Cited By (31)

* Cited by examiner, † Cited by third party
Publication number Priority date Publication date Assignee Title
US5386681A (en) * 1993-09-07 1995-02-07 Trahan; Roger Gardening tool for removing weeds
US5492070A (en) * 1993-11-16 1996-02-20 Lefkow; Allan Planting tool and method of using same
US5615744A (en) * 1996-02-12 1997-04-01 Krafka; Edward G. Garden hand tool
USD406219S (en) * 1996-11-19 1999-03-02 Charles Basek Garden tool
US6138769A (en) * 1998-05-15 2000-10-31 Breyer; Stephen R. Root cutting tool
USD423889S (en) * 1999-04-23 2000-05-02 James Heffner Grass plunger
US6279496B1 (en) * 1999-10-21 2001-08-28 Hollis D. Mitchell Seed planter
US6374758B1 (en) * 2000-09-23 2002-04-23 Brett Aaron Mickle Manually manipulated rotatable digging blade
US6330921B1 (en) * 2000-10-24 2001-12-18 Lyle C. Barber Lawn aerating and weeding tools
US6662879B1 (en) * 2002-09-23 2003-12-16 John T. Costa Semi-automatic garden planter
USD511947S1 (en) * 2002-09-30 2005-11-29 Roy Green Bulb planter
US6843324B2 (en) 2002-12-09 2005-01-18 Charles Basek Gardening implement
US6752219B1 (en) * 2003-05-22 2004-06-22 Bruce A. Fridd Turf cutting and handling system for golf green cup
WO2004105459A1 (en) * 2003-05-22 2004-12-09 Fridd Bruce A Turf cutting and handling system for golf green cup
US20060037765A1 (en) * 2004-08-23 2006-02-23 Charles Basek Adjustable garden tool
US7347276B2 (en) 2004-08-23 2008-03-25 Tci97 Inc. Adjustable garden tool
US20060070756A1 (en) * 2004-08-23 2006-04-06 Charles Basek Adjustable garden tool
US20060180061A1 (en) * 2004-11-09 2006-08-17 John Van Denham Hole Coring Apparatus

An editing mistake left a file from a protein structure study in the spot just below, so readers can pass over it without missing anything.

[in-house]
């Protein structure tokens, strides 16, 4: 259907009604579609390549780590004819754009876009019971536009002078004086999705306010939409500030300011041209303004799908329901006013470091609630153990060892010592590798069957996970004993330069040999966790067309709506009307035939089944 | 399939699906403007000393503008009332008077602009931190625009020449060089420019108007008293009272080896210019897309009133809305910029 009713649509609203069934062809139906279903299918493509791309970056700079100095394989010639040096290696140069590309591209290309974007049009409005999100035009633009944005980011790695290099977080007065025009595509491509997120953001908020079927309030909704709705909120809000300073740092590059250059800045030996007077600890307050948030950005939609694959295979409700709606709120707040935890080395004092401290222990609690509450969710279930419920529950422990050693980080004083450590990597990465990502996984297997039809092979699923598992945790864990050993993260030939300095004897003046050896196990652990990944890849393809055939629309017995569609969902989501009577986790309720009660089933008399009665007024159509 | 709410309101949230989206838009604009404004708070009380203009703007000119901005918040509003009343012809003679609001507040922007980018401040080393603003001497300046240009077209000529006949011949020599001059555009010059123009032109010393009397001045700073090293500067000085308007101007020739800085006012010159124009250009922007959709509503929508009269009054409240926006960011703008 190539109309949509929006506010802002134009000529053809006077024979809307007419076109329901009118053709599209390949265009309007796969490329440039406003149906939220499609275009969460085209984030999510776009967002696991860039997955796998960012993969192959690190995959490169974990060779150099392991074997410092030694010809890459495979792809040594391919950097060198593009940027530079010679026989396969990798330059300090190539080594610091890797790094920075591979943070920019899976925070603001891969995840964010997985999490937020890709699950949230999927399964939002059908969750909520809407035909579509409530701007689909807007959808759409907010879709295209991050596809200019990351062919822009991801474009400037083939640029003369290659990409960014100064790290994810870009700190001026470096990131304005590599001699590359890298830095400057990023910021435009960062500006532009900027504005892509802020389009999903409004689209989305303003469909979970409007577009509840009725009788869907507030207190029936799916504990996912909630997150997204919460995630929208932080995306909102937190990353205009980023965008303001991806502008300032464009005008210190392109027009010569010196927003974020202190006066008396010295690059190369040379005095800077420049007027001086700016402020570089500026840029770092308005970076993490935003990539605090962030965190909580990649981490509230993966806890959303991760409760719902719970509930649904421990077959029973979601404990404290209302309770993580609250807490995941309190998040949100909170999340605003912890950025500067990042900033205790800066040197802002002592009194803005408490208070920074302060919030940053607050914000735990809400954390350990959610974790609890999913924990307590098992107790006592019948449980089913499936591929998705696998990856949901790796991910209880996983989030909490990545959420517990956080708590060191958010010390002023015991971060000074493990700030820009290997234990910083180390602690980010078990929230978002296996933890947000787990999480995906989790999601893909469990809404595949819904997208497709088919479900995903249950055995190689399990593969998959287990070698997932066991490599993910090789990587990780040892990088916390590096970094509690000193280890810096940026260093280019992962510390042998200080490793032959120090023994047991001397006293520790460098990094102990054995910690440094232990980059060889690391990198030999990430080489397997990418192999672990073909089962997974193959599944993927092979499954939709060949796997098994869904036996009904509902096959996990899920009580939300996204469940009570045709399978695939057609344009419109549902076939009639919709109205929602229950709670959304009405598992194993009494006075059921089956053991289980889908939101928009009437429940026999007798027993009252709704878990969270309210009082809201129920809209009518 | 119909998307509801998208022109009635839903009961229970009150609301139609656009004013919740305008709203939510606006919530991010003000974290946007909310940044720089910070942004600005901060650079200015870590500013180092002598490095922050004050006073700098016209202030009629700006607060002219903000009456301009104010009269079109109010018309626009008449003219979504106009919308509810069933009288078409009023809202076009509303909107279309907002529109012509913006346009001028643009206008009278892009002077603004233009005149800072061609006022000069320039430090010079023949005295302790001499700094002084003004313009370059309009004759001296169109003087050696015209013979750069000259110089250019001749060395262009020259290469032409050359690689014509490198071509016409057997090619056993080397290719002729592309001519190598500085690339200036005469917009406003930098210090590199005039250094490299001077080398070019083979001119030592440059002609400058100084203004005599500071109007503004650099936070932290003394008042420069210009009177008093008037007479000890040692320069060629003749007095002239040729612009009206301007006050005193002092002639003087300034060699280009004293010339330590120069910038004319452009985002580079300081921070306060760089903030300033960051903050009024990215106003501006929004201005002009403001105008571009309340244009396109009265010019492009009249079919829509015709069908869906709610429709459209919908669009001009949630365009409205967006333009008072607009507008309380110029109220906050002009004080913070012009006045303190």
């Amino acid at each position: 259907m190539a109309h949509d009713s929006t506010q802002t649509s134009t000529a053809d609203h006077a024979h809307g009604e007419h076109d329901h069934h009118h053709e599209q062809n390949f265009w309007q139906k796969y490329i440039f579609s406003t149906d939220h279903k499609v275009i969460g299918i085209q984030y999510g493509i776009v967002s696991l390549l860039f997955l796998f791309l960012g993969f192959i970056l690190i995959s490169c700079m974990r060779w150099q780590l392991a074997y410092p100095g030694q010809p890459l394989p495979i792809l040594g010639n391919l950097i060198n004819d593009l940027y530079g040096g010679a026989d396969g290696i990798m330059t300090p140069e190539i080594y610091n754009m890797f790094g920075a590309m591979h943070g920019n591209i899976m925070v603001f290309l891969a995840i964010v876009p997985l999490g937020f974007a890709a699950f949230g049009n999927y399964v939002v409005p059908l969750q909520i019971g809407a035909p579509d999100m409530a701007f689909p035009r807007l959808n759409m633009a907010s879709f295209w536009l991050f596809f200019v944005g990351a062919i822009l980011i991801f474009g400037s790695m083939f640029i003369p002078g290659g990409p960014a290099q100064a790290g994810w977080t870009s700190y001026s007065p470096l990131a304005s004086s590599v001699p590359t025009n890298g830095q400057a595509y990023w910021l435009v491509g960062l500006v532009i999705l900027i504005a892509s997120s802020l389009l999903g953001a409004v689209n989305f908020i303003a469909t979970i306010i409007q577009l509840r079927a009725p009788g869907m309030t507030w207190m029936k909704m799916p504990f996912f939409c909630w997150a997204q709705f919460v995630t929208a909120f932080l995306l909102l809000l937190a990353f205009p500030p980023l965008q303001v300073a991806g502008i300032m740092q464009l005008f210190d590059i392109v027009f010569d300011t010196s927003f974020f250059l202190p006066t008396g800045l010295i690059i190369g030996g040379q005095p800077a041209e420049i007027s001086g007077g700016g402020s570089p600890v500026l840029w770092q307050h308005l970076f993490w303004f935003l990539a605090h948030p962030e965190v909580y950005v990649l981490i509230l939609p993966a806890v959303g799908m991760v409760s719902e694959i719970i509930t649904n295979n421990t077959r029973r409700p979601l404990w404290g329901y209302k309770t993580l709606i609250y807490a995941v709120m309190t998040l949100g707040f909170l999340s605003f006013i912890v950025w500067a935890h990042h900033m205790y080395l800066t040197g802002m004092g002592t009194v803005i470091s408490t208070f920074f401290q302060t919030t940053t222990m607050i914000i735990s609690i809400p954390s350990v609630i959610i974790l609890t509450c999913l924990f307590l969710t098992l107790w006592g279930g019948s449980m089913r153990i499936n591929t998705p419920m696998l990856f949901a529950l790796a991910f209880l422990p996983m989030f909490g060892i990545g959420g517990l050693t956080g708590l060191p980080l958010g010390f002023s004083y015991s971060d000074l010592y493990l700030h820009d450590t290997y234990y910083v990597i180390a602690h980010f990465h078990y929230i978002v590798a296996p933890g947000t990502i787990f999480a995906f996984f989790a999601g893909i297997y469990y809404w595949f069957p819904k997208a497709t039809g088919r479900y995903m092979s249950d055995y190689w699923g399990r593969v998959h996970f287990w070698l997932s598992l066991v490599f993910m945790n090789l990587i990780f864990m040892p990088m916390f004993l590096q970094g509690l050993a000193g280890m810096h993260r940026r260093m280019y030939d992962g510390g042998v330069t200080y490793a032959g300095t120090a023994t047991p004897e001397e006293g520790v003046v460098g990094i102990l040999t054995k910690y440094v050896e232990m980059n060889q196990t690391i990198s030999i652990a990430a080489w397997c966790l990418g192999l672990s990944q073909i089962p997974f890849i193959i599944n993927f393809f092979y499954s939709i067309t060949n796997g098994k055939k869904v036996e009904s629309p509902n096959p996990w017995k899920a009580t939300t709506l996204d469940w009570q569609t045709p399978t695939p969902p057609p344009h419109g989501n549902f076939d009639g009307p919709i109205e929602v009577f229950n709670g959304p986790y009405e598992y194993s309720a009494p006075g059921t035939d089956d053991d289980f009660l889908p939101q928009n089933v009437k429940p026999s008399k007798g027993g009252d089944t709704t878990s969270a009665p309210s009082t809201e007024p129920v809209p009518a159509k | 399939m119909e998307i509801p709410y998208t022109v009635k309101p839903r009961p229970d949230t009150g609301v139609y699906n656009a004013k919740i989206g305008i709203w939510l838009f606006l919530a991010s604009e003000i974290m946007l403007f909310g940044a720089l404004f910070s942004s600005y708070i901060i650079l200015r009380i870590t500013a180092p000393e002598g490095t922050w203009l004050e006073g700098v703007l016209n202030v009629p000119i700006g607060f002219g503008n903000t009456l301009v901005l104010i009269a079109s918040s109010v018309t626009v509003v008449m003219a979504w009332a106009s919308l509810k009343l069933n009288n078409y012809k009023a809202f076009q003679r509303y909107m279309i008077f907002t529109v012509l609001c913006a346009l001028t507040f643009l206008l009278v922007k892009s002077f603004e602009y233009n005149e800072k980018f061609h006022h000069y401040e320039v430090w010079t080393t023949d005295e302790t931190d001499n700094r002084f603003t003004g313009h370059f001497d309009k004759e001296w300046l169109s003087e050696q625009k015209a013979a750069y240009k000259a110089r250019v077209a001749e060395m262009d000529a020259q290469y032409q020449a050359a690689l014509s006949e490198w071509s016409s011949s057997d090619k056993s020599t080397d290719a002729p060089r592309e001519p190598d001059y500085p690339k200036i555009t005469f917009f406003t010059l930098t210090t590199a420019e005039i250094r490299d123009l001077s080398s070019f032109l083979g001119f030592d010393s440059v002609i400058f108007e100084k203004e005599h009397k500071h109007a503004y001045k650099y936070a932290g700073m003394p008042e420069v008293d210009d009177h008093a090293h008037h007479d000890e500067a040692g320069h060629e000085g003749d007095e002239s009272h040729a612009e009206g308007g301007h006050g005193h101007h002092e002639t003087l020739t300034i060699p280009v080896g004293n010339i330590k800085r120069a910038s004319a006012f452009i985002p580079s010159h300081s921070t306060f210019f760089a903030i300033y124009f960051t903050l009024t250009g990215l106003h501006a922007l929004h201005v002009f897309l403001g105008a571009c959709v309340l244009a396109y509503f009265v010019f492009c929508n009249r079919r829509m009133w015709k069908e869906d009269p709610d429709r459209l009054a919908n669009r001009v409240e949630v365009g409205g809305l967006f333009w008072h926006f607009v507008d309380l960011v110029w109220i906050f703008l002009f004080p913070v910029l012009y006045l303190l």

US20060108129A1 (en) * 2004-11-09 2006-05-25 John Van Denham Hole Coring Apparatus
US8042299B1 (en) * 2005-09-28 2011-10-25 Brown Jr Elgin Glen Mole trap
US20070068065A1 (en) * 2005-09-28 2007-03-29 Brown Elgin G Jr Mole trapping system, mole trap and trap-setting assistance device, and methods of constructing and utilizing same
US7150238B1 (en) 2005-10-11 2006-12-19 Helen Of Troy Limited Bulber with dirt release mechanism
US20090096380A1 (en) * 2007-10-12 2009-04-16 Brian Scanlan System and method for producing energetic particles by gas discharge in deuterium containing gas
US20090260283A1 (en) * 2008-04-17 2009-10-22 Blake George B F Fertilizer spike injection tool
USD770249S1 (en) * 2009-08-03 2016-11-01 Glorious Outdoors Llc Dirt tool
US20120267127A1 (en) * 2011-04-22 2012-10-25 Arigoni John H Garden tool for planting starter plants, flower bulbs, ornamentals, shrubs seeds, and seedlings
USD743219S1 (en) * 2012-07-02 2015-11-17 Pro Lawn Products Inc. Lawn sprinkler trimmer
USD828126S1 (en) * 2015-11-23 2018-09-11 Nicholas Skaliotis Digging tool attachment
US20200077575A1 (en) * 2017-02-23 2020-03-12 Cixi Huazhijie Plastic Product Co., Ltd. Seedling Transplanting Device
US10687459B2 (en) * 2017-02-23 2020-06-23 Cixi Huazhijie Plastic Product Co., Ltd. Seedling transplanting device
US11039567B2 (en) * 2018-08-24 2021-06-22 Lowell Alan Larson, SR. Nut planter tool and methods of use